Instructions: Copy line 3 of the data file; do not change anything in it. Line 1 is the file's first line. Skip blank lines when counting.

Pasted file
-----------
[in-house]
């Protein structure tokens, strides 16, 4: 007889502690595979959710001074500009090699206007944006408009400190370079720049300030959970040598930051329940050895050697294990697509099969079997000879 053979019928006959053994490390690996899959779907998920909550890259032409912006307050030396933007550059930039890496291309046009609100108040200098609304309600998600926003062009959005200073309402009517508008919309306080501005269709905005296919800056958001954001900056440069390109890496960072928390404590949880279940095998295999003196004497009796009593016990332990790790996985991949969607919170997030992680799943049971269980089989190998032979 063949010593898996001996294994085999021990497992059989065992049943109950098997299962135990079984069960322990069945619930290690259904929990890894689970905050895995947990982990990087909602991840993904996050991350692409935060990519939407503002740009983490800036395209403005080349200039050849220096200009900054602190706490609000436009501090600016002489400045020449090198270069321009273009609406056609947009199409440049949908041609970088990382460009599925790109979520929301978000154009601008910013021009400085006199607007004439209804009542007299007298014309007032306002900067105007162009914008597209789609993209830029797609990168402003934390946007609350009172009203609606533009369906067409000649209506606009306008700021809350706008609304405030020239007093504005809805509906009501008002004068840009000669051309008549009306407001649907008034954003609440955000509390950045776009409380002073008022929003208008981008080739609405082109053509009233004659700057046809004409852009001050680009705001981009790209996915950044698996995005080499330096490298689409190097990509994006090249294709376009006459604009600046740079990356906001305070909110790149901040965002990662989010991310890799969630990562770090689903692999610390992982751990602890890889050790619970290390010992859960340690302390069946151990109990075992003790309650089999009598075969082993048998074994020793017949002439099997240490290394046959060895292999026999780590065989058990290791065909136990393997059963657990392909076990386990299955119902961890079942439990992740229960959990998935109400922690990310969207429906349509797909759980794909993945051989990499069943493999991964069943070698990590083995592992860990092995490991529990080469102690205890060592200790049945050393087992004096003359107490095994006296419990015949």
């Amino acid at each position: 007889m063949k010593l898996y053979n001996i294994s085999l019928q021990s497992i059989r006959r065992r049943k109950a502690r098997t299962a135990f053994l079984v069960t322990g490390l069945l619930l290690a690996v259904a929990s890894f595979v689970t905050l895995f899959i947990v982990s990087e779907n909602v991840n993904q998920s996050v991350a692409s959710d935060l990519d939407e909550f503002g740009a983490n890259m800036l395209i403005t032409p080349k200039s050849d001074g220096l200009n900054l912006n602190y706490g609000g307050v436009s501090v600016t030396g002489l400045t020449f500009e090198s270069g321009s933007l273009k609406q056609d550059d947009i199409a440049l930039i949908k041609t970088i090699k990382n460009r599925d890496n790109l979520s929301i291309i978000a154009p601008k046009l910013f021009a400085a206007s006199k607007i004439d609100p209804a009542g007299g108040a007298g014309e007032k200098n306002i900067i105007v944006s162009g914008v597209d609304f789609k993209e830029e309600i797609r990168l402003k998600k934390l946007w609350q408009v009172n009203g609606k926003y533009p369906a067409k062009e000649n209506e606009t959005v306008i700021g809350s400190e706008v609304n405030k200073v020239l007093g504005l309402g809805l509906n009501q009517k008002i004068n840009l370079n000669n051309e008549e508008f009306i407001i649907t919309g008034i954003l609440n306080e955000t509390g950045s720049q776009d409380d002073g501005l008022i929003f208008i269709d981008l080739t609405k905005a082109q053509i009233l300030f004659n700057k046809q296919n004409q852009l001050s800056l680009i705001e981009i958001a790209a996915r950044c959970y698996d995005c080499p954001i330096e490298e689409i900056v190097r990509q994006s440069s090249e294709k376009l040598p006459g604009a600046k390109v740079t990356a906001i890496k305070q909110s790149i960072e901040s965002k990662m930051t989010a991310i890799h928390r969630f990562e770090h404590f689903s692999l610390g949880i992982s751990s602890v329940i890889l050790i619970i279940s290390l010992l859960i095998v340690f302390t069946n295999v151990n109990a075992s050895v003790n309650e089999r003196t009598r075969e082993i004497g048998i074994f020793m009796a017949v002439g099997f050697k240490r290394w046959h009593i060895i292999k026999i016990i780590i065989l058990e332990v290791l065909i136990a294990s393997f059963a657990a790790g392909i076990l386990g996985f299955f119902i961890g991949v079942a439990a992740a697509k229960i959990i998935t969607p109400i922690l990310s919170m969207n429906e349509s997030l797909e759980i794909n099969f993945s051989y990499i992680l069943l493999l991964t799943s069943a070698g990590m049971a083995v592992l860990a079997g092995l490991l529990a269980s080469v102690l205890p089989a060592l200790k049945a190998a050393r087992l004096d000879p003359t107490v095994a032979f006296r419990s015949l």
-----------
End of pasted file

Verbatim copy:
């Amino acid at each position: 007889m063949k010593l898996y053979n001996i294994s085999l019928q021990s497992i059989r006959r065992r049943k109950a502690r098997t299962a135990f053994l079984v069960t322990g490390l069945l619930l290690a690996v259904a929990s890894f595979v689970t905050l895995f899959i947990v982990s990087e779907n909602v991840n993904q998920s996050v991350a692409s959710d935060l990519d939407e909550f503002g740009a983490n890259m800036l395209i403005t032409p080349k200039s050849d001074g220096l200009n900054l912006n602190y706490g609000g307050v436009s501090v600016t030396g002489l400045t020449f500009e090198s270069g321009s933007l273009k609406q056609d550059d947009i199409a440049l930039i949908k041609t970088i090699k990382n460009r599925d890496n790109l979520s929301i291309i978000a154009p601008k046009l910013f021009a400085a206007s006199k607007i004439d609100p209804a009542g007299g108040a007298g014309e007032k200098n306002i900067i105007v944006s162009g914008v597209d609304f789609k993209e830029e309600i797609r990168l402003k998600k934390l946007w609350q408009v009172n009203g609606k926003y533009p369906a067409k062009e000649n209506e606009t959005v306008i700021g809350s400190e706008v609304n405030k200073v020239l007093g504005l309402g809805l509906n009501q009517k008002i004068n840009l370079n000669n051309e008549e508008f009306i407001i649907t919309g008034i954003l609440n306080e955000t509390g950045s720049q776009d409380d002073g501005l008022i929003f208008i269709d981008l080739t609405k905005a082109q053509i009233l300030f004659n700057k046809q296919n004409q852009l001050s800056l680009i705001e981009i958001a790209a996915r950044c959970y698996d995005c080499p954001i330096e490298e689409i900056v190097r990509q994006s440069s090249e294709k376009l040598p006459g604009a600046k390109v740079t990356a906001i890496k305070q909110s790149i960072e901040s965002k990662m930051t989010a991310i890799h928390r969630f990562e770090h404590f689903s692999l610390g949880i992982s751990s602890v329940i890889l050790i619970i279940s290390l010992l859960i095998v340690f302390t069946n295999v151990n109990a075992s050895v003790n309650e089999r003196t009598r075969e082993i004497g048998i074994f020793m009796a017949v002439g099997f050697k240490r290394w046959h009593i060895i292999k026999i016990i780590i065989l058990e332990v290791l065909i136990a294990s393997f059963a657990a790790g392909i076990l386990g996985f299955f119902i961890g991949v079942a439990a992740a697509k229960i959990i998935t969607p109400i922690l990310s919170m969207n429906e349509s997030l797909e759980i794909n099969f993945s051989y990499i992680l069943l493999l991964t799943s069943a070698g990590m049971a083995v592992l860990a079997g092995l490991l529990a269980s080469v102690l205890p089989a060592l200790k049945a190998a050393r087992l004096d000879p003359t107490v095994a032979f006296r419990s015949l």